Today Sorenson Ventures (Salt Lake City) announced it has raised $150 million for its second fund, Sorenson Ventures II. The raise was oversubscribed and reached its intended hard cap of $150 million. The new fund includes limited partners from foundations, endowments, fund of funds, a reinsurance company, a pension fund, and corporate, family office, and experienced individual technology investors. The new fund will focus on pre-revenue and early revenue B2B software companies.

Founded in 2017 by longtime venture capitalists Ken Elefant and Rob Rueckert, who met through the Kauffman Fellows program, Sorenson Ventures has invested in over 30 early-stage companies including Socure, an identity verification platform that recently raised $450 million at a $4.5 billion valuation; CyCognito, a cyber security startup that in December raised a $100 million Series C at an $850 million valuation; and MX, the Lehi, UT-based data-driven finance solution that in 2021 raised $300 million at a $1.9 billion valuation. Other local investments include GuideCX, Workfront, Podium, BambooHR, Pluralsight, HealthFront, Omniture, Route, and Via, one of the early investments from the new second fund.

The firm has already had several exits from its first fund, Sorenson Ventures I, including Bridgecrew (acquired by Palo Alto Networks), CloudKnox (acquired by Microsoft), and Openpath (acquired by Motorola). 

TechBuzz sat down with Rob Rueckert, Founding Partner, who described the second fund, like the first fund, as a sector focused fund, that sector being B2B. "We are not a broad-based fund, not a geography fund. We are one hundred percent focused on B2B software," says Rueckert. "That's where my background and Ken's background has always been. And within B2B, we invest in security and infrastructure firms: databases, data infrastructure, AI/ML, and some application areas. And those investments could be anywhere: Florida, Canada, Utah." 

With decades of operational and investing experience in enterprise software and security startups, the Sorenson Ventures team focuses on investing in early-stage companies in sectors that include developer tools, machine learning applications, data infrastructure, management platforms, and security companies protecting new attack vectors. The fund typically invests in companies at the Seed or Series A stages. The new fund has three partners: Rueckert and Elefant, and more recently Vidya Raman whose promotion to partner was announced on February 14, 2022. In addition, Eric Hilton, Michelle Moon, Bert Roberts, and Tony Spinelli manage the fund.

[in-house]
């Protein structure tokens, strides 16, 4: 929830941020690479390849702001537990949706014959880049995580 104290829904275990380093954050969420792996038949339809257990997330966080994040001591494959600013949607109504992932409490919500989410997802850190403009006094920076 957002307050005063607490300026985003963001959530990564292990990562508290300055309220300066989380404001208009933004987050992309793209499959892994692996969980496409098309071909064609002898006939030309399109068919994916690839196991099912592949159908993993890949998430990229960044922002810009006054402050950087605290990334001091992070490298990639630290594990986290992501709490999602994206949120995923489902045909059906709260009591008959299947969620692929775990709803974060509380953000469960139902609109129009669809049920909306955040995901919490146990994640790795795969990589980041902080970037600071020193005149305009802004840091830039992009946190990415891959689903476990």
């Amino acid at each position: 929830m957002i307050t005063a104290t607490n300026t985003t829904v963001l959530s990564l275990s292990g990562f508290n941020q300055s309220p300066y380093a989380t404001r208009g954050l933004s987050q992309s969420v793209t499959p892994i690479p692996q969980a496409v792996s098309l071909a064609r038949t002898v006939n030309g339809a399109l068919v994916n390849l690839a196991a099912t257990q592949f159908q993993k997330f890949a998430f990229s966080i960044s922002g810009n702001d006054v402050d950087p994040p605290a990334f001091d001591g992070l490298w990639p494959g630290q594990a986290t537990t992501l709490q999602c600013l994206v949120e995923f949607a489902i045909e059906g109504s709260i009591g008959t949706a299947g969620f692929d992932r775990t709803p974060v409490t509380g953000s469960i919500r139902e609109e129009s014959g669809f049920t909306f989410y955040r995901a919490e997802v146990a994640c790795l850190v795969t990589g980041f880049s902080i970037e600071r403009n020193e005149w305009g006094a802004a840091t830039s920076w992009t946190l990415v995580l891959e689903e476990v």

“We are product-first investors who partner with entrepreneurs using their engineering vision to change markets,” says Rueckert. “We believe we bring something different to the table, and as such, we’ve been fortunate to syndicate with firms such as Lightspeed, Battery Ventures, Emergence, Accel, and General Catalyst, among many other high-quality firms. We’re going to continue to invest in founders who are building innovative products that have impressive intellectual property and who have the vision to execute.”

Sorenson Ventures is a partner firm of Sorenson Capital, a growth equity firm focused on enterprise software and security investments. Sorenson Capital was founded in 2002, and to date (end of 2021) is managing $1.5 billion in assets. While each firm raises its own funds and invests independently, the teams collaborate on investment thesis, go-to-market analysis, and building extensive customer, partner, and expert networks that they can leverage for their portfolio companies.

“What sets Sorenson apart is our manageable fund size and focused investment thesis,” says Elefant, Founding Partner. “We’ve intentionally structured our firm to allow us to engage deeply as we collaborate with founders and support our portfolio companies. We roll up our sleeves to help portfolio companies identify and validate product-market fit and optimize go-to-market strategies. We don’t just provide investment capital. We seek to become a true partner to the companies in which we invest.”  

Rueckert sees Utah as an emerging geography for infrastructure and security software companies. "Ten or fifteen years ago, Utah was more of an application software geography, but that has been evolving rapidly. Utah is home to lot more infrastructure and security companies now, but there's still room for us to grow in this area. I would say the hotspots for security software are first Israel and the Bay Area as a close second. But you're starting to see Utah go beyond the application software and go deeper into deep tech, solving hard problems like cyber and infrastructure, which is exciting to see."

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